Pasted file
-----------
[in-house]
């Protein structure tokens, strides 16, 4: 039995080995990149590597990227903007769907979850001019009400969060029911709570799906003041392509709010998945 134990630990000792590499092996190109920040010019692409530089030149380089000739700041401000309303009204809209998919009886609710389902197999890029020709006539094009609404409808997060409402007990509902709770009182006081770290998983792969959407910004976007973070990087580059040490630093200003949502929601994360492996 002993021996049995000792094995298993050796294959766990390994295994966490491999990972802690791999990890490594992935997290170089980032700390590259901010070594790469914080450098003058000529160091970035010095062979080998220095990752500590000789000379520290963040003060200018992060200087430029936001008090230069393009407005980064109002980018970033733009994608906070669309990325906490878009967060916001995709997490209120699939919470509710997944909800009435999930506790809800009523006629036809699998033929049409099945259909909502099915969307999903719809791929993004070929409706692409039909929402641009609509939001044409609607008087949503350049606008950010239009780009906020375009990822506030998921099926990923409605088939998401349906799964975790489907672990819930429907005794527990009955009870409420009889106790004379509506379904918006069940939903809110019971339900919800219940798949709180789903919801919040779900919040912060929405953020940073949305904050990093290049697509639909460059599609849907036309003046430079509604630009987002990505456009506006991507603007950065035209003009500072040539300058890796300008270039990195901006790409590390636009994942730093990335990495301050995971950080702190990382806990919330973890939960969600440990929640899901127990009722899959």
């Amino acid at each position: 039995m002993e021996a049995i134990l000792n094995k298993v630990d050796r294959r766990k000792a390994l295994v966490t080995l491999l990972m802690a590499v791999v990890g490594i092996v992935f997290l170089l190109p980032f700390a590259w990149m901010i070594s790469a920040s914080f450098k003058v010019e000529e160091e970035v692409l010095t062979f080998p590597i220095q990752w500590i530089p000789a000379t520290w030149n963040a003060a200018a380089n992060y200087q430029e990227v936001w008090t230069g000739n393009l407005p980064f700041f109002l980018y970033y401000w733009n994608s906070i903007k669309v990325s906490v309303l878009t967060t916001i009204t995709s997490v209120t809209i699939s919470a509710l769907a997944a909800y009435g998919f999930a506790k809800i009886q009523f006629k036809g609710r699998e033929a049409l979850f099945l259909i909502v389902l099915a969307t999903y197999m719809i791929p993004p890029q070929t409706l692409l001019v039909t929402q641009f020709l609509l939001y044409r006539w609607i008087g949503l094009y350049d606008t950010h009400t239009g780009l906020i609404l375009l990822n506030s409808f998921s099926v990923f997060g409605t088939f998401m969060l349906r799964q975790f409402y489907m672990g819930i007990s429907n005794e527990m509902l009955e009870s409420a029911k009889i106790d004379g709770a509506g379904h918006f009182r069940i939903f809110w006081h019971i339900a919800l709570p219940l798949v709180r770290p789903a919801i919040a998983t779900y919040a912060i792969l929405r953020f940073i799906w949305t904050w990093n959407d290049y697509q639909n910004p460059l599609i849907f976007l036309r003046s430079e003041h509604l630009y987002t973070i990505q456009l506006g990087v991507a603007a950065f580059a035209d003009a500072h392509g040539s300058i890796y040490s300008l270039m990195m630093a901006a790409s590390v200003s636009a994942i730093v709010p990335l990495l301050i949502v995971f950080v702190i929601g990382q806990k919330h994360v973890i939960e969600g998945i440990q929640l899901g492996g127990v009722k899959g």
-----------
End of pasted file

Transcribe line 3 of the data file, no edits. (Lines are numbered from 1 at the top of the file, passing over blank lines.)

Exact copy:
């Amino acid at each position: 039995m002993e021996a049995i134990l000792n094995k298993v630990d050796r294959r766990k000792a390994l295994v966490t080995l491999l990972m802690a590499v791999v990890g490594i092996v992935f997290l170089l190109p980032f700390a590259w990149m901010i070594s790469a920040s914080f450098k003058v010019e000529e160091e970035v692409l010095t062979f080998p590597i220095q990752w500590i530089p000789a000379t520290w030149n963040a003060a200018a380089n992060y200087q430029e990227v936001w008090t230069g000739n393009l407005p980064f700041f109002l980018y970033y401000w733009n994608s906070i903007k669309v990325s906490v309303l878009t967060t916001i009204t995709s997490v209120t809209i699939s919470a509710l769907a997944a909800y009435g998919f999930a506790k809800i009886q009523f006629k036809g609710r699998e033929a049409l979850f099945l259909i909502v389902l099915a969307t999903y197999m719809i791929p993004p890029q070929t409706l692409l001019v039909t929402q641009f020709l609509l939001y044409r006539w609607i008087g949503l094009y350049d606008t950010h009400t239009g780009l906020i609404l375009l990822n506030s409808f998921s099926v990923f997060g409605t088939f998401m969060l349906r799964q975790f409402y489907m672990g819930i007990s429907n005794e527990m509902l009955e009870s409420a029911k009889i106790d004379g709770a509506g379904h918006f009182r069940i939903f809110w006081h019971i339900a919800l709570p219940l798949v709180r770290p789903a919801i919040a998983t779900y919040a912060i792969l929405r953020f940073i799906w949305t904050w990093n959407d290049y697509q639909n910004p460059l599609i849907f976007l036309r003046s430079e003041h509604l630009y987002t973070i990505q456009l506006g990087v991507a603007a950065f580059a035209d003009a500072h392509g040539s300058i890796y040490s300008l270039m990195m630093a901006a790409s590390v200003s636009a994942i730093v709010p990335l990495l301050i949502v995971f950080v702190i929601g990382q806990k919330h994360v973890i939960e969600g998945i440990q929640l899901g492996g127990v009722k899959g």